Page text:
In this bestseller, Marion Nestle, heralding decades of experience with the government agencies, the food corporations and consumer behavior patterns, unlocks the door to healthy eating for everyone. An acclaimed author as well as nutrition teacher at NYU, she received a lifetime achievement award from the US-based James Beard Foundation for her quest to broaden the general public’s understanding of nutrition and her consumer-friendly calls to action helping millions of people not familiar with the complex language of science. The strengths of her unfussy book titled simply ‘What to eat’ (although ‘and drink’ should be added) dwell in her ability to simplify the complex and often contrasting findings in the nutrition research, demystifying the lousy terms used in marketing of the processed foods in the US and her direct appeal to consumers to take their health into their own hands as well as raising their concerns with the appropriate government agencies.
To put it in one sentence: there is not one food (or superfood) that will change your health overnight, it is the overall lifestyle founded on nutrient-dense, mainly plant-based, produce eaten in moderate amounts. Smaller quantity, while looking for high quality food is the perfect diet, nothing more complicated.
Unfortunately, our profit-driven systems do not make these choices easier for us, but equipped with these facts, change for the better is possible. Nestle opens your mind also to the ethical issues related to our daily consumption.
She repetitively casts shadows on processed foods, GMOs, eating hormone-raised or non grass-fed meat, misleading industry lobbies from milk to fisheries, highly processed margarines and soy products, metabolism confusing and depriving diets over simple counting of calories, and more.
On the flip side she spotlights the virtues of organic foods, locally sourced and trusted farmers produce, and wild fish low in the food channel. For example, sardines contain much less of the heavy metals than for example a big fatty tuna. The fish issue seems the most complicated, but Nestle scrutinized much of the trustworthy research to date on this topic, concluding, that you will serve yourself best when buying the ‘Seafood Safe’ labelled fish tested by independent laboratories. She warns that: “Even the most ‘organic’ of stores pay more attention to seafood sustainability than they do to safety.” Freshness, source and handling of seafood are the most important information a consumer needs to know in order to minimize one’s safety risks.
She is extremely critical of the US government’s poor oversight of the food safety issue, but, luckily at least for the Europeans, this applies locally more than globally as it can vary from one country to another. While in the European Union the food safety is taken more seriously, in many countries in Asia and Africa the oversight is the weakest. Unpasteurised produce and ‘fresh’ un-aged cheese are notable sinners, but in most places they must be labeled so (to warn you of a potential bacteria contamination).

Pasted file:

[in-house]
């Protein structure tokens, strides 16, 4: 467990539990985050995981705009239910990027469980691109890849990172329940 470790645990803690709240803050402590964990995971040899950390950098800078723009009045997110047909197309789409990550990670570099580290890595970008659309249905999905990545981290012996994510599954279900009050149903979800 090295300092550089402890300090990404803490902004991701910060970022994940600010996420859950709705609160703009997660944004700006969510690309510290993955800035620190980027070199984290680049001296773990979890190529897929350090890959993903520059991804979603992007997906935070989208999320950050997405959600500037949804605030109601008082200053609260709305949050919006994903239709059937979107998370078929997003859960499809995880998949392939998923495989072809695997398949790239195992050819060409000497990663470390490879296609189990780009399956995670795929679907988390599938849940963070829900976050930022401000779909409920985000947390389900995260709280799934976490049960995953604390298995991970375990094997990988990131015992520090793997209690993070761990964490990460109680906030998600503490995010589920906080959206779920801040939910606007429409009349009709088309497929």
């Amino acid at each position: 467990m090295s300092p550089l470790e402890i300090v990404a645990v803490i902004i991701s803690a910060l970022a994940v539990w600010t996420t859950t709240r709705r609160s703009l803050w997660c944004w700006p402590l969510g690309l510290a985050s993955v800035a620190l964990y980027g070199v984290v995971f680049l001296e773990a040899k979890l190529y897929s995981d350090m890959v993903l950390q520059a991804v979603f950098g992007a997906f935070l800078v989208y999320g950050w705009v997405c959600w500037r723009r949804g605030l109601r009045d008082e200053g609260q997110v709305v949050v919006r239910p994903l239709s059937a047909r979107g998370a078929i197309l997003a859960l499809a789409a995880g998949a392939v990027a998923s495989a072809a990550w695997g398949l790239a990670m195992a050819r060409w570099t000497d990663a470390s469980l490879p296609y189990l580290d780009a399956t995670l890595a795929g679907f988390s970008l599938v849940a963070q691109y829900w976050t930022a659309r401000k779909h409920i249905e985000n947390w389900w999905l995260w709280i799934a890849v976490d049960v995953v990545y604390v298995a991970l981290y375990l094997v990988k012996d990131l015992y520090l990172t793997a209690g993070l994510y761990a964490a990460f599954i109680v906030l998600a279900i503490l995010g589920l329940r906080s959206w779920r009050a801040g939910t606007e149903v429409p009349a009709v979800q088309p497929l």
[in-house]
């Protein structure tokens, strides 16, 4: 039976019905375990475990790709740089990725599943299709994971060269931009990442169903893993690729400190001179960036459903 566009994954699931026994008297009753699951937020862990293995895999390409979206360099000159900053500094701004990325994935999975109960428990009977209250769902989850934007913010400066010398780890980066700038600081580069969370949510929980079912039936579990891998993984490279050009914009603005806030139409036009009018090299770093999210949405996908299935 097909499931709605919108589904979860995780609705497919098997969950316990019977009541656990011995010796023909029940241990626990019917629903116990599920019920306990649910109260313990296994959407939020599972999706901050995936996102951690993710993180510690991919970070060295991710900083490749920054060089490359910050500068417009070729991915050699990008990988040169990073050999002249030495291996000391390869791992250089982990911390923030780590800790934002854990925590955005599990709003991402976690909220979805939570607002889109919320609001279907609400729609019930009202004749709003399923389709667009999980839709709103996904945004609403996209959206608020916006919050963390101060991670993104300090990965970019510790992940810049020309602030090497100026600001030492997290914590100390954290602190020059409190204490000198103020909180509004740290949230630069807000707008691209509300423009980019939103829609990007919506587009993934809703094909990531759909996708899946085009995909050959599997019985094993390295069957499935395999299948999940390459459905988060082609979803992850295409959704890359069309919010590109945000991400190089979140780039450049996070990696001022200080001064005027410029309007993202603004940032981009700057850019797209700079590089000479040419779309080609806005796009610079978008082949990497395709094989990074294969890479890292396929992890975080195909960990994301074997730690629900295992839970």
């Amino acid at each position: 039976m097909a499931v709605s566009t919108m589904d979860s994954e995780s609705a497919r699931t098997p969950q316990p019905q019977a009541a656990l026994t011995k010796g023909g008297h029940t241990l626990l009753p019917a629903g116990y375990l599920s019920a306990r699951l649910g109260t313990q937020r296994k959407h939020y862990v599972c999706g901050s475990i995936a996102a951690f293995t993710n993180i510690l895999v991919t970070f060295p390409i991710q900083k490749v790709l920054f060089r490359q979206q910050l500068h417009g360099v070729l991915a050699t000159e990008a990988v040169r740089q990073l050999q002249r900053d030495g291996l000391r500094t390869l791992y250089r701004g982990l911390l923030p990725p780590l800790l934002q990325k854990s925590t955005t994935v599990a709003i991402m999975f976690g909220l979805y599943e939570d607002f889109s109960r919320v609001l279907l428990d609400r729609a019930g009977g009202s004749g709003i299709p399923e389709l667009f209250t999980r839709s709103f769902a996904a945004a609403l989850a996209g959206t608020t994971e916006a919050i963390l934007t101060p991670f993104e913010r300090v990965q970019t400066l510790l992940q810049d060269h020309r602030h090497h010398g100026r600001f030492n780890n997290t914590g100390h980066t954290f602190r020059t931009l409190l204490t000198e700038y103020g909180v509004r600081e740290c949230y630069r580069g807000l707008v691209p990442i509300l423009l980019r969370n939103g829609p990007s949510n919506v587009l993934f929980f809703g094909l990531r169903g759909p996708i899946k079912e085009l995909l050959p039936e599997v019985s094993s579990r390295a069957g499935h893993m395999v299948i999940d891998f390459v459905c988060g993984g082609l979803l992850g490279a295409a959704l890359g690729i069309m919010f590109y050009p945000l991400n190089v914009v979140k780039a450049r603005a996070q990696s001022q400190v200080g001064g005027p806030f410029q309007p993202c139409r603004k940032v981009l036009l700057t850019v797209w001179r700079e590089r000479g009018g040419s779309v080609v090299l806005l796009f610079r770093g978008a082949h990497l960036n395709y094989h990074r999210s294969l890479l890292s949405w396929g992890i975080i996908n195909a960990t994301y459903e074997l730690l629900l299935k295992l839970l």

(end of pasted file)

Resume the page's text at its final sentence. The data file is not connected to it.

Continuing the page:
Nestle’s focus on the local US situation makes the book more relevant to Americans. Nevertheless, there are many common concerns, that the consumers should be aware of in the food and drinks industry since these are relevant globally. Such is the use of pesticides, and other chemicals sprayed on our food, preservatives making food lasting longer on the shelves of our grocery stores, and misleading health claims on labels. For example ”natural” does not necessarily mean good for you so you should eat it without restriction – often, it can be high in saturated fats, calories, salt and other unhealthy markers. It is not exactly revealing that “eating less is bad for business”, since the food companies are unlikely health guardians of their consumers – unless, they [the consumers] ask for it.
And here dwells the solution. By boycotting highly processed snacks and unhealthy foods (junk and synthetic additives bring higher margins for the industry), and instead purchasing by organic farmers grown ingredients, dining out at health-conscious, mainly locally sourcing restaurants and take-outs, we can support our own regional, national, and once perhaps even globally healthy population. The more of us eat like this, the more ubiquitous and cheaper the organic produce becomes, thus it will be available to the less well-off members of our society. Unfortunately, Nestle omits the cost issue, and does not offer solutions for the less affluent families living in large and expensive cities without an easy access to more affordable farmed produce. On the other hand, it is naturally implied in her writing.
If you want to learn whether gluten free is really better for everyone, which eggs to choose, what mean the healthy labels on the ‘vitamin-enhanced waters’, whether irradiated food is more safe, what can go wrong with pre-washed salads and fruits, or when and what to buy seasonally and when instead relay on frozen foods, then set your eyes on this enjoyable and practical book. The author further directs you to the right sources of information in this highly corrupt food system. Her weak spots is her knowledge of medicinal herbs and tea, but there are plenty of other reliable resources elaborating on their health befits based on rigorous scientific research.
Nestle concludes the book with her twist on the worn out ‘you are what you eat’ phrase: “The choices you make about food are as much about the kind of world you want to live in …”, a more impactful and responsible behavior when not just your health, but the health of others should be also considered when shaping our future as long-living, disease-wary human beings. The food industry’s hazardous experiments with chemistry in our daily bread, can possibly lead to unwanted and unexpected consequences such as cancer, allergies, decreased fertility, genetic changes and higher incidence of chronic illnesses.